Increased penalties for human trafficking
May 28th, 2013
Lincoln, NE – Right now, a person who offers someone other than his or her spouse money in exchange for sex can be fined up to $1,000 and sentenced to up to a year in jail.
Under the proposal by Lincoln Sen. Amanda McGill, the maximum fine would increase to $10,000, and jail time up to 5 years, if the person being asked for sex is less than 18 years old. In addition, people under 18 could not be charged with prostitution, but instead would be handled in the juvenile court system, which emphasizes rehabilitation, not punishment.
“These young women – and men – are wooed, oftentimes,” said McGill. “They’re not just taken like in a movie. That is the case sometimes. But there was a pimp for instance up in Papillion who was going to high school football games looking for vulnerable teenagers to woo and befriend and then to get them, manipulate them into selling themselves in prostitution. They are victims. They are not young people making this choice and our law really should not reflect that this is a choice they are willfully making,” said McGill.
The bill also requires an existing task force to recommend how to rehabilitate victims of sex trafficking. It got first round approval on a vote of 25-0.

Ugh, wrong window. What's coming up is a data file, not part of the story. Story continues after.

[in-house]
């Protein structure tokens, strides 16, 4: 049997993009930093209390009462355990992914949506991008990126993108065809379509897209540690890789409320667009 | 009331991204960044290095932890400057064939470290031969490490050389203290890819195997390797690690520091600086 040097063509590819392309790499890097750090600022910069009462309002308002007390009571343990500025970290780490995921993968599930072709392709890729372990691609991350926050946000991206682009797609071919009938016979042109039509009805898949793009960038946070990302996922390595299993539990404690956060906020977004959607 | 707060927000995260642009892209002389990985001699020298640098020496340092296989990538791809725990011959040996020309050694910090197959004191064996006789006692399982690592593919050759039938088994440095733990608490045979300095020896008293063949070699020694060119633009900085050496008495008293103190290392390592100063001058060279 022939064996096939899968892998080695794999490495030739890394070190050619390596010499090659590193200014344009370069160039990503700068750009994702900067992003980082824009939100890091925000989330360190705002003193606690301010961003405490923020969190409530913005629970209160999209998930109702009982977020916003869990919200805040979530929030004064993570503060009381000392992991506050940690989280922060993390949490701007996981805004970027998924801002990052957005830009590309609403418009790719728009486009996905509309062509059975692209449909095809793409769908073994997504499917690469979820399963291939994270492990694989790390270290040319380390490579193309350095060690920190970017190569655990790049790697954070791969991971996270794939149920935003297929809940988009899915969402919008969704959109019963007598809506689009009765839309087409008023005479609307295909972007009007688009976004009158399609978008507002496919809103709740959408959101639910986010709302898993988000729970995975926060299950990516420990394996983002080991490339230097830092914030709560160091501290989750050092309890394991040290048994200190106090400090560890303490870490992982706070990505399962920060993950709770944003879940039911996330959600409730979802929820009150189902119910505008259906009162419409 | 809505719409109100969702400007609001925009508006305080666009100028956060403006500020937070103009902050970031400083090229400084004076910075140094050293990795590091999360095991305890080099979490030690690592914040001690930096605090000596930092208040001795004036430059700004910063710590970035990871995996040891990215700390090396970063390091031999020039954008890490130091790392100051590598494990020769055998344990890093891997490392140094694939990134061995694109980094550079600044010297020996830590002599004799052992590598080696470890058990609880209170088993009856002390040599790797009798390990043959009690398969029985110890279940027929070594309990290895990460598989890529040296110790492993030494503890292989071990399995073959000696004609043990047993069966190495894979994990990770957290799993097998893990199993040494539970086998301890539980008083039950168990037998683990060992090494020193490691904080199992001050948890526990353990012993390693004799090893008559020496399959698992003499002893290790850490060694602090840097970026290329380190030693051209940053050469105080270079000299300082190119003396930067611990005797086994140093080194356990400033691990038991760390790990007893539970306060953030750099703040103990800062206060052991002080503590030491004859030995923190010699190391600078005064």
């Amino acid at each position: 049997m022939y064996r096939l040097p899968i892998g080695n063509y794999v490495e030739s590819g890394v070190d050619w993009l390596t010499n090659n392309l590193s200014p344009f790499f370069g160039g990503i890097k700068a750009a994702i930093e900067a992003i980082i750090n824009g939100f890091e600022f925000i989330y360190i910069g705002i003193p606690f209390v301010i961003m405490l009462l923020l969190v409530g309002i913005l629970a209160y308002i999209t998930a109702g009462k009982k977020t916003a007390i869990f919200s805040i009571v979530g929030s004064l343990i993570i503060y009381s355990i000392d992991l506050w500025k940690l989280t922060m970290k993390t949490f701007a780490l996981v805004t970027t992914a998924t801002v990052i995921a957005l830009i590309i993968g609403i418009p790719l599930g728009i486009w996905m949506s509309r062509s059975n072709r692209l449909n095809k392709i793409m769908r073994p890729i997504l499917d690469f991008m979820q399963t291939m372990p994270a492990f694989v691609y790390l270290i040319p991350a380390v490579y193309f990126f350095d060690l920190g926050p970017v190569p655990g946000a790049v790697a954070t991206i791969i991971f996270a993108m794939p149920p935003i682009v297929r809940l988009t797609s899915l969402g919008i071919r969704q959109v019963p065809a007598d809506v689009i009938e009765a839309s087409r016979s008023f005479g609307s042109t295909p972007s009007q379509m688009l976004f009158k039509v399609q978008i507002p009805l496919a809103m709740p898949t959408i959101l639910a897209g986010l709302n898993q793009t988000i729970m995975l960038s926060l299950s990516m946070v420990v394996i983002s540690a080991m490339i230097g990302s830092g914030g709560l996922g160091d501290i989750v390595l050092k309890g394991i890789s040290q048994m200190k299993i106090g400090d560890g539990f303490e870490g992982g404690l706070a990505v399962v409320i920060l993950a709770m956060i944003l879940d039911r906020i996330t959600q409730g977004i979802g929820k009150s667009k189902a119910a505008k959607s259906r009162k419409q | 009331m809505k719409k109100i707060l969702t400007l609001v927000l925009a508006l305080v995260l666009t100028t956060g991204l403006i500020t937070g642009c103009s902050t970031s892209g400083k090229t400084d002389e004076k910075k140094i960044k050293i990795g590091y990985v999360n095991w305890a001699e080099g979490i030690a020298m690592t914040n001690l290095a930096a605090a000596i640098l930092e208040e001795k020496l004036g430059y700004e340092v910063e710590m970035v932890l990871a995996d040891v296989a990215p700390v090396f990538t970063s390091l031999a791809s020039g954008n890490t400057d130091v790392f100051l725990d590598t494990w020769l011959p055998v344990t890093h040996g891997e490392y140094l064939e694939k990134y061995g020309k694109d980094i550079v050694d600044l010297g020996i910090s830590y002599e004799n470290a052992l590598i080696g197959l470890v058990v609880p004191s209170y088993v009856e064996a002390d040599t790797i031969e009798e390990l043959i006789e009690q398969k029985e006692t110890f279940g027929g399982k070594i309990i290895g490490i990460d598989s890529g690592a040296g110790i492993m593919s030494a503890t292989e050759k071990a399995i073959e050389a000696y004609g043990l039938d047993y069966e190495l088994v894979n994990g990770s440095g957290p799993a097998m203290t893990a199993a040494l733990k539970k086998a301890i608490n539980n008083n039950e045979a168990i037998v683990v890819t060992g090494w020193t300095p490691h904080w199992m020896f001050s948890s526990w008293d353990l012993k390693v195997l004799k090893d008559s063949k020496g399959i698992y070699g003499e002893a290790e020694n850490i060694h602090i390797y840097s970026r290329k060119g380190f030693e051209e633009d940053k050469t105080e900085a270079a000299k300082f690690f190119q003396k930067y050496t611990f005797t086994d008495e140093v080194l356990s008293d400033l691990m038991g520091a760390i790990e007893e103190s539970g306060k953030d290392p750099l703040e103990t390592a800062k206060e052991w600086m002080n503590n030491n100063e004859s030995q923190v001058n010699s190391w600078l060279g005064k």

Senators also gave second-round approval to creating a pilot program to subsidize jobs for low-income people who qualify for welfare. It would use a million dollars a year in federal funds being held in a rainy day fund by the Department of Health and Human Services.
The money would be used to subsidize jobs for individuals for six months per person. For the first two months, the government would pay 100 percent of the wages; that would decline to 25 percent by the sixth month. When the measure was first debated Wednesday, Bellevue Sen. Sue Crawford, its sponsor, asked her fellow lawmakers for support.
“I hear people on this floor, in opposition to other bills to help low-income families, say that the best social program is a job,” said Crawford. “Well, if this is how you feel, then you should support this bill. It is a job – a job with a very temporary government subsidy at the front end,” said Crawford.
Sen. Bill Kintner of Papillion said the bill was not the path to success:
“Hard work will advance you. Lack of hard work will put you on a government program,” said Kintner. “That’s what we’re talking about here – a government program. I assure you anyone that wants to work hard in a state with 3.8 (percent) unemployment will succeed.
The bill got first round approval Wednesday on a vote of 35-1. Nine senators, including Kintner, passed, which has the same effect as a no vote. On Thursday, senators gave the bill second-round approval on a voice vote, leaving it needing just one more approval before being sent to the governor.
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